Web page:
Inclined to be sanguine about the near-term future of the United States, despite everything, I must confess to a persistent chill of misgivings, occasioned, it seems, by reading and then thinking about George Packer’s The Unwinding. There is no loyal opposition in this country, either, at the moment, and that frightens me, because it is the role of the loyal opposition to rein in the recklessness of the party in power. Democracy does not work if it is merely majoritarian; minorities quite naturally come to believe that the government is one of foreign occupation, and that’s enough to shred the civil fabric, violently or otherwise. The party that gets to run things because it wins a majority of votes must nevertheless learn to listen to the party that doesn’t, and that party, in turn, must learn how to talk to the party in power. This conversation is the true seat of democratic government, and it is clearly not taking place in today’s Washington.

Gotham Diary:
14 June 2013

Friday, June 14th, 2013

Janet Malcolm’s essay about the art world of the early Eighties, focused on Artforum editor Ingrid Sischy and called “A Girl of the Zeitgeist,” appeared in 1986 in The New Yorker,  where I must have come across it and decided not to read it. Why? Many partial explanations present themselves, many of which can be grouped under the following statement: it was at about that time that I learned that our original idea, what living in New York would be like for Kathleen and me, had to be replaced. Our original idea had predicated a measure of engagement with the social scene — the old-guard, uptown social scene, I hasten to add, that David Patrick Columbia so lovingly follows at New York Social Diary. Without having undergone any crises of painful disillusionment, I came to see that this world was not for us, if only because inhabiting it is a full-time job (or a paid publicist’s full-time job, and we cold not afford that), and we were interested in other things. For a few years, this re-think of how we might live in Manhattan was masked by a retreat from the city, in which I spent more and more time at our newly-acquired lake house in Connecticut. I also retired, precociously but permanently. In 1986, I might have flipped through Malcolm’s essay, seen how long and formidable it was, and decided that the days of my interest in such things were over — for in those days, without being aware of it, I took “the art world” and “the social scene” as two sides of the same frame.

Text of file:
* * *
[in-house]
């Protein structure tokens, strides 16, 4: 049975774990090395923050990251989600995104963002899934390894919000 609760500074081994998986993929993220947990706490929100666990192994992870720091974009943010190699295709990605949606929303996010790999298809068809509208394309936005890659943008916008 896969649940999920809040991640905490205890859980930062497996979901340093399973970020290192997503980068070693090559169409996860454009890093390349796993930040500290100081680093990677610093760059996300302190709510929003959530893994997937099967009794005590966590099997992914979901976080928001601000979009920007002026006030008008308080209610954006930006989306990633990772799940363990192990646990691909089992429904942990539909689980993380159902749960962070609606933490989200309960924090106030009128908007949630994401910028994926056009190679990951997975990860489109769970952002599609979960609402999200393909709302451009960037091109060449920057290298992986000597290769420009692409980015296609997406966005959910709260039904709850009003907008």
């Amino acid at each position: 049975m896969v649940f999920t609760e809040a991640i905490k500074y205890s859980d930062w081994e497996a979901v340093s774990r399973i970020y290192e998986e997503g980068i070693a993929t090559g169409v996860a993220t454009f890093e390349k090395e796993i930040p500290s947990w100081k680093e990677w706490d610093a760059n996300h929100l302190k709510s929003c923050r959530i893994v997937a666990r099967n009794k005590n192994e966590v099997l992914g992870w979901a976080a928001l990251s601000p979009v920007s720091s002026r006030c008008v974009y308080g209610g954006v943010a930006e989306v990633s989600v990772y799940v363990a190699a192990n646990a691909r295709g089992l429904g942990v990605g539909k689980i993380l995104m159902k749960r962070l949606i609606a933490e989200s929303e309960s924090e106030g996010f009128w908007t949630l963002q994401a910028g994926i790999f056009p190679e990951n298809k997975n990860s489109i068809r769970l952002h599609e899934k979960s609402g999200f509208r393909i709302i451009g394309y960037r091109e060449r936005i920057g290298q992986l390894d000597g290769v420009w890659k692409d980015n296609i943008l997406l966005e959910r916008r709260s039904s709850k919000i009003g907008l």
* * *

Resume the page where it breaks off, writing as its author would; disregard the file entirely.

But who knows. In any case, I did not read “A Girl of the Zeitgeist” until yesterday, and even now I haven’t finished it. Almost everything compelling about it is tinctured by a wincing awareness that the issues and personalities under discussion are of a vintage that’s closer to twenty-five than to thirty years old, but that feels, suddenly, more like thirty. Some of the personalities have disappeared (as the French say; I think of Kirk Varnedoe, cut short by early cancer), and those still with us are now a lot older, and no longer determining the scene. But what about the ideas? I ask about the ideas because the discussions about art that Malcolm captures coincide with the thoughts that I’ve been having —thirty years later.

I wrote yesterday that Andy Warhol put an end to a way of looking at art that made it possible to talk about art seriously. I see now that Barbara Rose, an art historian and critic who had left the board of Artforum before Malcolm began her investigations, said pretty much the same thing to Malcolm way back then.

There’s a generation now that feels you don’t have to make that distinction. Mickey Mouse, Henry James, Marcel Duchamp, Talking Heads, Mozart, Amadeus — it’s all going on at the same time, and it all kind of means the same thing. For that, you have Andy Warhol to thank.

(Rose blames Susan Sontag, too, but I don’t follow her there; Sontag tore down the old temple so that she could be the priestess of a new one.) I myself feel that distinctions are so obvious that they don’t need to be made. Amadeus, for example, is a tone-deaf misrepresentation of everything valuable about Mozart. I don’t mean that it is disrespectful; that would not be the problem. It is simply and altogether misleading. It posits notions of “genius” and “creativity” that, had he subscribed to them, might have disinclined Mozart to bother setting aside his skittles game to write a few bars of music. In his short but magisterial study of late Mozart, Mozart at the Gateway to His Fortune, the Bach scholar Christoph Wolff documents the composer’s extraordinarily adult program for the revitalization of a specifically German art music. (And how odd it is to imagine Mozart and Wagner writing the same sort of manifesto.) Mozart was the very opposite of the idiot savant; in his final years, he quite consciously and ambitiously set himself ever more formidable challenges. Peter Schaffer’s play is, from every standpoint — that of listening to music, that of understanding history — nothing but junk (as are its predecessors by Pushkin and Rimsky-Korsakov). It may be entertaining, but it cannot be entertained in the same hour as a the Dissonant Quartet.